I love to write. Not only in the sense of being published, or for the love of crafting beautiful prose, but physically writing—by hand.
Beautiful paper, ink and stationery make me swoon. I am a self-proclaimed fountain pen geek. My modest collection includes, among others, a Mont Blanc, a Visconti, and a few vintage pieces. They are all in working order and I write with each one of them.
Everywhere I turn, I hear about the death of handwriting. Kids aren’t learning it in school, letters are a thing of the past, typing is so much more efficient.
But what about art and self-expression?
When I was learning cursive, it was the first time I could express my individual artistic flair. My notes were their own little works of art. By changing the shape of an “m” or an “b” I could change the whole tone of my handwriting. I was a handwriting chameleon, shifting with my moods, adding circles to my “i”s and crossing my “t”s differently. Changing the slant or rounding my letters, writing big or small, using high ascenders and low descenders, adding a bow to my “o”s and choosing to join or not to join all my letters.
Actually, handwriting as art is age-old. Many artists are as famous for their handwriting as they are for their paintings. Each letter highlighted in the article are tiny works of art, snapshots in time of the lives of the writer. These are just a few of the hundreds of thousands of letters in the Smithsonian’s Archives of American Art.
Teachers didn’t like this individuality, though. Of course, like everything in school, there is a right way to learn cursive and I was doing it wrong.
I loved to write on the chalkboard. I would always volunteer to be a scribe and write notes on the board. One day, I was using a personal font that I was particularly fond of, and my teacher told me that it was ugly in front of the whole class. Humiliated, I limited my creativity to “acceptable” forms of cursive writing.
While I acknowledge the importance of the STEM programs in the education system, the loss of so many forms of artistic expression in grade school, including a decline in handwriting practice, distresses me. There will be very few artifacts of handwriting art from this generation of keyboard typists for the museums to display.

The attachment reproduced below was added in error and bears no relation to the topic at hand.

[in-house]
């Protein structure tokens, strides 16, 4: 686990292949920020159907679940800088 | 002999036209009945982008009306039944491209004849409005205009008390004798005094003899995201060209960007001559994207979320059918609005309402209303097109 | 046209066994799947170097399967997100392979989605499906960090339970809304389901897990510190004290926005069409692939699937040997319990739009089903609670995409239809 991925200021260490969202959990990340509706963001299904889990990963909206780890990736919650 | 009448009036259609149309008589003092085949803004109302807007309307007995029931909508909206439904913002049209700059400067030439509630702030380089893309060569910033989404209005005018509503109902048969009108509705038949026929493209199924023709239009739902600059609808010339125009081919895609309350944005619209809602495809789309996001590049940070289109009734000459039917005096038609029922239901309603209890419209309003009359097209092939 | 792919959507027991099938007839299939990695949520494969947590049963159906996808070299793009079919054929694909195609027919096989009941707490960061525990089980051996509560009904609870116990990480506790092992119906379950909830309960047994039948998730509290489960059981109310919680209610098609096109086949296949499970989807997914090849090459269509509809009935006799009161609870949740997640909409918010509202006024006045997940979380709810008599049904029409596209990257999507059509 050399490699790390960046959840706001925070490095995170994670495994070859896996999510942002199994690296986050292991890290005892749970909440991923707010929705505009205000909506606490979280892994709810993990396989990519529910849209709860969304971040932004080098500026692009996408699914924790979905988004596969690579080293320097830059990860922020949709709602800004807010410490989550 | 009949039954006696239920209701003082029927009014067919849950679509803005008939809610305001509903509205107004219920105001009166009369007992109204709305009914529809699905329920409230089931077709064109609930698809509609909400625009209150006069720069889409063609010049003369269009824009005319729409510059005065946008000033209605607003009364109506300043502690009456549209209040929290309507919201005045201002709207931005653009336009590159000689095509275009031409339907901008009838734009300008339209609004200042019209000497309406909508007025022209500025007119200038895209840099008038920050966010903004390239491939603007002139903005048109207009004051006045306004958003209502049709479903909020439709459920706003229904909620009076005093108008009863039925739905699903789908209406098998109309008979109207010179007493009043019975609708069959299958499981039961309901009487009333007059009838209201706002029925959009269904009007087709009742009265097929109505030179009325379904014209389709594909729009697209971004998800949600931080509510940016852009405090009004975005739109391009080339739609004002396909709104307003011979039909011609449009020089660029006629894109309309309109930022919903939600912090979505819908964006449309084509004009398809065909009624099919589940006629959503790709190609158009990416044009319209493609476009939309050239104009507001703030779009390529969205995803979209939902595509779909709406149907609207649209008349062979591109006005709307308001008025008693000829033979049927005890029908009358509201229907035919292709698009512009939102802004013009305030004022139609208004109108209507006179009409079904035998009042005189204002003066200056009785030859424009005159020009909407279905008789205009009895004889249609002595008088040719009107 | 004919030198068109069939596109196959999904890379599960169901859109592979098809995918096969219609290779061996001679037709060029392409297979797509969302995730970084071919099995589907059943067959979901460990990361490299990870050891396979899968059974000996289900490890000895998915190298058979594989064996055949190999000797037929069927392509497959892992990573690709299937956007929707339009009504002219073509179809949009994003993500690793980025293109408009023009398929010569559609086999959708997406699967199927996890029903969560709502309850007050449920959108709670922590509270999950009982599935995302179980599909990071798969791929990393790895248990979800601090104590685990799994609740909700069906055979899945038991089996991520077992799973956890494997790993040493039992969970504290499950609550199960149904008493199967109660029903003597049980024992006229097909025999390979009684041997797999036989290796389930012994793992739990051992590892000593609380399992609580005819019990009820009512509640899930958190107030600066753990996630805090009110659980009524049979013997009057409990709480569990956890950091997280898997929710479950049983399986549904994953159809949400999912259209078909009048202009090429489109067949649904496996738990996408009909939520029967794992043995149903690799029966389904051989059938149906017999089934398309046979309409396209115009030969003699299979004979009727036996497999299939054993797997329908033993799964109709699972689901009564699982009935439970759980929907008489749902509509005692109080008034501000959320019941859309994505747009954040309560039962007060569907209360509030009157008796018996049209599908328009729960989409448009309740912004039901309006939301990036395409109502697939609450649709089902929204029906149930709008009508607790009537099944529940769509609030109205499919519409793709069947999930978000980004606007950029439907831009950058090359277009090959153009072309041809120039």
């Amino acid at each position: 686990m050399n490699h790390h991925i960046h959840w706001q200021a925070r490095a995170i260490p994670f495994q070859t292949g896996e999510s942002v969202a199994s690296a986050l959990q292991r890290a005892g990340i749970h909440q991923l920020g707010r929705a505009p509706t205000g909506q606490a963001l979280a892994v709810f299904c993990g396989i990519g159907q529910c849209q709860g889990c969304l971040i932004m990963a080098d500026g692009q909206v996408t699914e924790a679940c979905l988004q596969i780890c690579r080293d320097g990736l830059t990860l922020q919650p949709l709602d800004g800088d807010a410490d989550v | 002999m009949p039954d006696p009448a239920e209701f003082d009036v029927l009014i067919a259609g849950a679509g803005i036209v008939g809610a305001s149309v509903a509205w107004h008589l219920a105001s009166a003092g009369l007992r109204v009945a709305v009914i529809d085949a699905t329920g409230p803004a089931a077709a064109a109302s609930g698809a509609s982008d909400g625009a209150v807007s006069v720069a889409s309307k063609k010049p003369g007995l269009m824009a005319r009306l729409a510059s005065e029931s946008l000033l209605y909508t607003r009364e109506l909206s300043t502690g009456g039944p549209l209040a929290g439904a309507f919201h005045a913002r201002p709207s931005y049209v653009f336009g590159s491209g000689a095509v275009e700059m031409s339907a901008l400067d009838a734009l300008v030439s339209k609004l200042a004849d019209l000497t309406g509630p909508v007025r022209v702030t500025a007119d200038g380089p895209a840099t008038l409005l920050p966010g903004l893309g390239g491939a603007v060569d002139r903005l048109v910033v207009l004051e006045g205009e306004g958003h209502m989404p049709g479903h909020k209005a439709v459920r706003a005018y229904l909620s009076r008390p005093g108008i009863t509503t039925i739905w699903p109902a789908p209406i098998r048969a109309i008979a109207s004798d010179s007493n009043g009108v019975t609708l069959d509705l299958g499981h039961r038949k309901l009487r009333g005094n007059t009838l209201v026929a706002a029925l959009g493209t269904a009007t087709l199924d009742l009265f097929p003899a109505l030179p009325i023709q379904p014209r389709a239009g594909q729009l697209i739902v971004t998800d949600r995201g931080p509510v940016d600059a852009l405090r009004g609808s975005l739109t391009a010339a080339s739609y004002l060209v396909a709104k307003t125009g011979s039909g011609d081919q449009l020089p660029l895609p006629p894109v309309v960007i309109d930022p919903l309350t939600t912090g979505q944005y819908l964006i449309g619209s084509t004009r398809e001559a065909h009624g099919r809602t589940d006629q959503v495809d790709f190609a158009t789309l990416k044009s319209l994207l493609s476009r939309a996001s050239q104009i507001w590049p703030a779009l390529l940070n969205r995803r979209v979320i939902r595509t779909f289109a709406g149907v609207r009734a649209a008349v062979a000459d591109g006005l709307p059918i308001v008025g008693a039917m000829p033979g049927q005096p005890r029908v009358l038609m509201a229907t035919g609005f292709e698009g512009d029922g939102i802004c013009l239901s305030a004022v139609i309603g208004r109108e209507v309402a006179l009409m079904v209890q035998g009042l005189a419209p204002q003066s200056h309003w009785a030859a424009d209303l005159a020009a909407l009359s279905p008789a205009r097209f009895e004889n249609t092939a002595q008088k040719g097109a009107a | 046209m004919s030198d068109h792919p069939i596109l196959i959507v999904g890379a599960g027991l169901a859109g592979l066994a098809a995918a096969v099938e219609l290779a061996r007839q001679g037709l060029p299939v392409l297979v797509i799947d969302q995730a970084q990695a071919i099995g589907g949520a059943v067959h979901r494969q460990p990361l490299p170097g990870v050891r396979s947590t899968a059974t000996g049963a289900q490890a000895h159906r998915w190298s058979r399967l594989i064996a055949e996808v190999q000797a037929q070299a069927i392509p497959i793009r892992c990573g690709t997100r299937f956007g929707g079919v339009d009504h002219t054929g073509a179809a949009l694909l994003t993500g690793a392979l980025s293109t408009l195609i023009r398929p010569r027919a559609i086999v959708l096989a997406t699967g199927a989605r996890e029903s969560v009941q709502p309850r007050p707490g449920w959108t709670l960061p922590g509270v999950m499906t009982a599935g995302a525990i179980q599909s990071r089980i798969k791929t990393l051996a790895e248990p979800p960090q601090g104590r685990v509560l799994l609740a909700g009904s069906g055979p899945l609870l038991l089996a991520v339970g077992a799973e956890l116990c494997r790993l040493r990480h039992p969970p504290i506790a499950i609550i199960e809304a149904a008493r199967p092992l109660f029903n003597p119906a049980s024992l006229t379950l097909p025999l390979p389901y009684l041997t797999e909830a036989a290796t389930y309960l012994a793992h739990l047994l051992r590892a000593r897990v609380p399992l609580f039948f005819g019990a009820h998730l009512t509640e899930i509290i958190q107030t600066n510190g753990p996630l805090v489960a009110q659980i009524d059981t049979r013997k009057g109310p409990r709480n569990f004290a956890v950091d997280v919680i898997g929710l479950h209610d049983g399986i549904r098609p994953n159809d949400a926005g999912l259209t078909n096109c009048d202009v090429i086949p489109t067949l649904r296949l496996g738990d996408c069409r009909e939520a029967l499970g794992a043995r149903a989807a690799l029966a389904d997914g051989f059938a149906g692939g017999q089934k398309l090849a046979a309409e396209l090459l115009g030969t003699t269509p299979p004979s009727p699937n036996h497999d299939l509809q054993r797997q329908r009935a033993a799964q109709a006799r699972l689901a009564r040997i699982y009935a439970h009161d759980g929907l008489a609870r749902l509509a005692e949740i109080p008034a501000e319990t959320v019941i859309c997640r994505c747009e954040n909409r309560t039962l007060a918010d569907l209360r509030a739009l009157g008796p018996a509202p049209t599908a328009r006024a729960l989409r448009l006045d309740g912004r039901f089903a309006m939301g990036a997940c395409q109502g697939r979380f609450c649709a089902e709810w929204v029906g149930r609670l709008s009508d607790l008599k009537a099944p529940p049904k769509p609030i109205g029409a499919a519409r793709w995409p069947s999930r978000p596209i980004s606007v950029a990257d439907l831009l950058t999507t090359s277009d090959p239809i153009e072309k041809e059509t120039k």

I’ve since lost that sense of chameleon malleability that we have as children. As neural pathways in the brain get more entrenched as we age, I can’t as easily shift my basic writing to look differently. The pace of note taking and writing for efficiency doesn’t lend itself well to conscious letterforms and individual expression.
But I still love expressing myself through writing and practice calligraphy. The pace allows for careful construction of forms. Slowly shaping the words, letter by letter, and thoughtfully planning each sentence takes on a zen quality. In our fast-paced world, calligraphy is a modern form of meditation.
There are so many talented calligraphy artists out there right now. Some of my inspirations include:
As far as I can see, handwriting is still very much alive. I think it will survive this technological revolution just fine. The value of hand-crafted, imperfectly perfect products created through artistic expression is immeasurable. Brides not only commission invitations but hand-addressed envelopes as well. Businesses are choosing one-of-a-kind fonts designed by calligraphers for their logos. Murals in offices and restaurants include quotes and sayings. Beautiful, organic, hand-written art is all around us.
And the trend in fountain pens is not slowing down. Toronto’s Pen and Writing Show, Scriptus, has been growing every year. According to an article in the Chicago Tribune, “pens and other writing tools generated revenue of $16.2 billion worldwide in 2014 and are expected to reach $20.2 billion by 2019”. Despite our reliance on technology, the rising demand for writing tools can be linked to rising literacy rates and the use of pens as fashionable accessories and high-end gifts.
If you are interested in fountain pens, here are a couple of online resources: